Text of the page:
Chile, of course, is a country still recovering from February’s calamitous earthquake and concerned with the drama of 33 miners stranded by a collapsed shaft near the northern city of Copiapó - as Chilean writer Ariel Dorfman put in context in a CNN opinion piece and an appearance on NPR’s "Talk of the Nation" earlier today. Still, this will be an overdue opportunity for rejoicing in the country’s accomplishments of the past two centuries.

Sunday’s Día del Ejército (Armed Forces Day) follows the official independence day and it’s worth mentioning that, despite their reprehensible role in the 1973 coup led by General Augusto Pinochet, respect for the Chilean military has not disappeared. There will be a well-attended, highly applauded Parada Militar (military parade) down the broad Alameda in Santiago, but it will be non-partisan in the pre-Pinochet tradition (this non-partisanship was less evident last Saturday the 11th, on the coup’s 37th anniversary, when police detained more than 200 demonstrators in Santiago).


Any bicentennial, of course, deserves fireworks but Chile has abundant natural fireworks in the form of the numerous active and dormant volcanoes that dot the Andes - just like the Cascade Range that stretches from Northern California into Canada. With that in mind, in honor of Chile's bicentennial, I will give away two copies of the current edition of Moon Handbooks Chile to the first readers who can tell me which of the volcanoes (pictured above and below) is from the Chilean Andes, and which is from the Cascade Range. Enter soon as this is, in my opinion, not a difficult quiz and should have a winner soon - after all, you've got a 50-50 chance - but only one entry per contestant please. Those who have won before should sit on their hands and let somebody have a chance.


In addition to those two copies, I will give away two more copies to the first contestants who can identify the volcanoes in question - a more difficult task. Please send all entries NOT to the comments section - I will delete those automatically - but to the email address in the header at the top of the page.

Saturday, September 11, 2010

Socorro Means "Help" - for Argentina's Iberá Marshes

After posting recently about Chile’s proposed Parque Nacional Patagonia and the new lodge there, I realized that, on this blog at least, I had never written about environmental philanthropist Douglas Tompkins’s projects in Argentina but, in 2004, Tompkins and his wife, Kris McDivitt, donated parts of the former Estancia Monte León, in Santa Cruz Province, to Argentina’s national park service through the Patagonia Land Trust. That’s noteworthy in its own right, and I’ll write about it sometime soon, but this post will be dedicated to the Esteros del Iberá, the northeastern wetlands where he has purchased several estancias open to the public and begun to reintroduce the giant anteater. He now spends the southern winter at Estancia Rincón del Socorro, a prime property on the south side of the marshes that’s become a destination for environmentally oriented tourists.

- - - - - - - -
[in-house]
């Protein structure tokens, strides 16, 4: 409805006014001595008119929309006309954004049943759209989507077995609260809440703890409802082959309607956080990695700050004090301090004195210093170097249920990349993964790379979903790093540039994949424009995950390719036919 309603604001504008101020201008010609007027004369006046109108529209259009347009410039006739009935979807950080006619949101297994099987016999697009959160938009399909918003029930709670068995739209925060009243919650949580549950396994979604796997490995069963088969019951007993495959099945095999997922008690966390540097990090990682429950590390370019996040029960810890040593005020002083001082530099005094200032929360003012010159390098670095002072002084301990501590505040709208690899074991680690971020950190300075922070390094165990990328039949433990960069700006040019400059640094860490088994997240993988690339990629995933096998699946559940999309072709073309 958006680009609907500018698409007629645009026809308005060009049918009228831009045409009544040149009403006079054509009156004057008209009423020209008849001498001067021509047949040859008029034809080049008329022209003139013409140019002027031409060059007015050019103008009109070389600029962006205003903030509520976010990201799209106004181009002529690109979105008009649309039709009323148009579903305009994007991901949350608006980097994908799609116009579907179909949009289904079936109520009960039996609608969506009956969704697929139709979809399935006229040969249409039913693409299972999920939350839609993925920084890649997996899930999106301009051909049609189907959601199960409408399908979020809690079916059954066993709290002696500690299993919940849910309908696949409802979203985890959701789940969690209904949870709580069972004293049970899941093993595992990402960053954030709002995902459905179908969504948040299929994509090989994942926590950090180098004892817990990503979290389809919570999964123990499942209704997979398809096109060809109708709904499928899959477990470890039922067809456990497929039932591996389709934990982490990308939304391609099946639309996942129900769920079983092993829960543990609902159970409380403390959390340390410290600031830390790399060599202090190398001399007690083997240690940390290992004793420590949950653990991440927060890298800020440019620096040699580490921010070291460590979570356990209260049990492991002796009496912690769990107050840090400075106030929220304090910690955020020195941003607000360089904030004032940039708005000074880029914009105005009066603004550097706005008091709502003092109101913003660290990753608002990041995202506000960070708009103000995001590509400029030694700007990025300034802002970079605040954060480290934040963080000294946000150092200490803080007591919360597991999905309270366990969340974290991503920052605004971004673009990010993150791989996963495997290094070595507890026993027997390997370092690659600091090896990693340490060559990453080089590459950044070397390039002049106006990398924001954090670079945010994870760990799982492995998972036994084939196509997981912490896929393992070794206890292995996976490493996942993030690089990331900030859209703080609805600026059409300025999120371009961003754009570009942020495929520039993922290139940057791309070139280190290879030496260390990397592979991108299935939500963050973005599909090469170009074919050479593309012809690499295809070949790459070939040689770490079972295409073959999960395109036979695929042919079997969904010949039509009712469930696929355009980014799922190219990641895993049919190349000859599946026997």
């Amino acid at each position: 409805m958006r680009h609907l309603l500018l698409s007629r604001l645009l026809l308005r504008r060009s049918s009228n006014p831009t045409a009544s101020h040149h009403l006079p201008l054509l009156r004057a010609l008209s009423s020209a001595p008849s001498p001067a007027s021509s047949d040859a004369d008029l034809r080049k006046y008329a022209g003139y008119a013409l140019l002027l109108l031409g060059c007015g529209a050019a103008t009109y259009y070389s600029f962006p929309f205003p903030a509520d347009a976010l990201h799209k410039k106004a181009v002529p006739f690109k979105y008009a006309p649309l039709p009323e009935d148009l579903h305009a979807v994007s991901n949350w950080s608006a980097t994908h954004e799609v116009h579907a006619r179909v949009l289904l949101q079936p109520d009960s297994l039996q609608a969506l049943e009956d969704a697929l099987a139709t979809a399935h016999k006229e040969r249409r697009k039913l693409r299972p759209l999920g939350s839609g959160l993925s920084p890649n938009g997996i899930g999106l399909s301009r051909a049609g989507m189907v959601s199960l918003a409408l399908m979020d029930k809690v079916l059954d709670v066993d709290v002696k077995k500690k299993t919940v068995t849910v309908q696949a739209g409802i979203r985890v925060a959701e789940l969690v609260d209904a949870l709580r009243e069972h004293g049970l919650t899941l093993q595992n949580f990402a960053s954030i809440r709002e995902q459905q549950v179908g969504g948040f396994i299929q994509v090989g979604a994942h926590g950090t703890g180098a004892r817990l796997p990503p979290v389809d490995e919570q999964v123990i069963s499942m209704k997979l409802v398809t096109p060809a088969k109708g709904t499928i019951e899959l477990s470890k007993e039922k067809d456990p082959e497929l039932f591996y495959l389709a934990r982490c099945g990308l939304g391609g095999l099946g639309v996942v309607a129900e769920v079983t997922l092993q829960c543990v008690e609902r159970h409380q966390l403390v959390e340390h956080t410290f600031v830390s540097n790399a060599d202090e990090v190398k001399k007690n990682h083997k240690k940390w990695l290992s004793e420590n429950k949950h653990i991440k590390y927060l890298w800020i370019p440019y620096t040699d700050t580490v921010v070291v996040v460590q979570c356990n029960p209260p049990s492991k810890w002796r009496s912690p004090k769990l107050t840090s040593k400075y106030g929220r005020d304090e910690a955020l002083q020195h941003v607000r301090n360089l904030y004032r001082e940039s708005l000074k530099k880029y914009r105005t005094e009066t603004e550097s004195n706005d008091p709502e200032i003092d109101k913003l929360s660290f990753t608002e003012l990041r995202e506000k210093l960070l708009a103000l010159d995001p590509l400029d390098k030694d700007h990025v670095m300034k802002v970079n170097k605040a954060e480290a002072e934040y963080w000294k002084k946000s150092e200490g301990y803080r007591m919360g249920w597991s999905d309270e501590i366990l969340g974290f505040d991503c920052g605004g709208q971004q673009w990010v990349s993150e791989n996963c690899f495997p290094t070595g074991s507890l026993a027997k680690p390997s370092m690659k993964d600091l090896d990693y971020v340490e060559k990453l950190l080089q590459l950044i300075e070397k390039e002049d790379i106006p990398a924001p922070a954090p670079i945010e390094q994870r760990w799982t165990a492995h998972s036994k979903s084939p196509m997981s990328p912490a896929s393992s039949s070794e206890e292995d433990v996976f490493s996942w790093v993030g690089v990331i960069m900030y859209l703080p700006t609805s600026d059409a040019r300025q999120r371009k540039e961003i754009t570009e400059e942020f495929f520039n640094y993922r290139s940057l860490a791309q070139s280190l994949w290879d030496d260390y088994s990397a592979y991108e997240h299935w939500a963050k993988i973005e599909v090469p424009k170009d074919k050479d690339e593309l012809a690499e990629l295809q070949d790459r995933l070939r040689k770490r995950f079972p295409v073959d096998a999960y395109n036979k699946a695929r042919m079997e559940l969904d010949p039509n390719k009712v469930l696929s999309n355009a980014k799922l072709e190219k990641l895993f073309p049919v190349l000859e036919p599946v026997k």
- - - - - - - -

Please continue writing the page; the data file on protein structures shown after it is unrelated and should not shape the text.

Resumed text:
Rincón del Socorro and the surrounding marshes have just about everything, including innumerable birds, caimans (pictured below), capybaras, howler monkeys, marsh deer and rarely seen maned wolves (which are few and nocturnal). In late 2006, though, Tompkins’s efforts earned unwanted publicity when piquetero demagogue Luis D’Elía - then a federal government official - falsely claimed that Tompkins had blocked a public road through Estancia El Tránsito, in another part of the marshes. In a blatant publicity stunt, D’Elía staged an invasion of Tompkins’s property with ostensible campesinos in support.


D’Elía and a handful of congressional xenophobes called for expropriation, but he badly misjudged his own position. Tompkins’s donation of Monte León had benefited then President Néstor Kirchner’s home province of Santa Cruz and, combined with the fact that other Corrientes landowners united behind Tompkins, D’Elía soon found himself jobless.

That’s not been Tompkins’s only challenge, though. The latest villain is Forestal Andina, a timber company that’s built unauthorized earthworks to drain parts of the marshes for cattle grazing. Such a project would disrupt water flow elsewhere, with unpredictable but almost certainly negative consequences.

Meanwhile, the capybaras - Rottweiler-sized rodents (pictured above) - and rheas still stroll the lawns at Tompkins’s Hostería Rincón del Socorro. Managed by Anglo-Argentine Leslie Cook and his wife, Valeria Verdaguer, it has six impeccably decorated guest rooms with high ceilings and fans, plus three separate bungalows, along with a restaurant open to nonguests by reservation only. Much of the food, including spectacular tomatoes, comes from their own organic gardens. Additional amenities include a quincho for barbecues, a game room with a DVD player (though the guest rooms are TV-free), a library, and even satellite WiFi.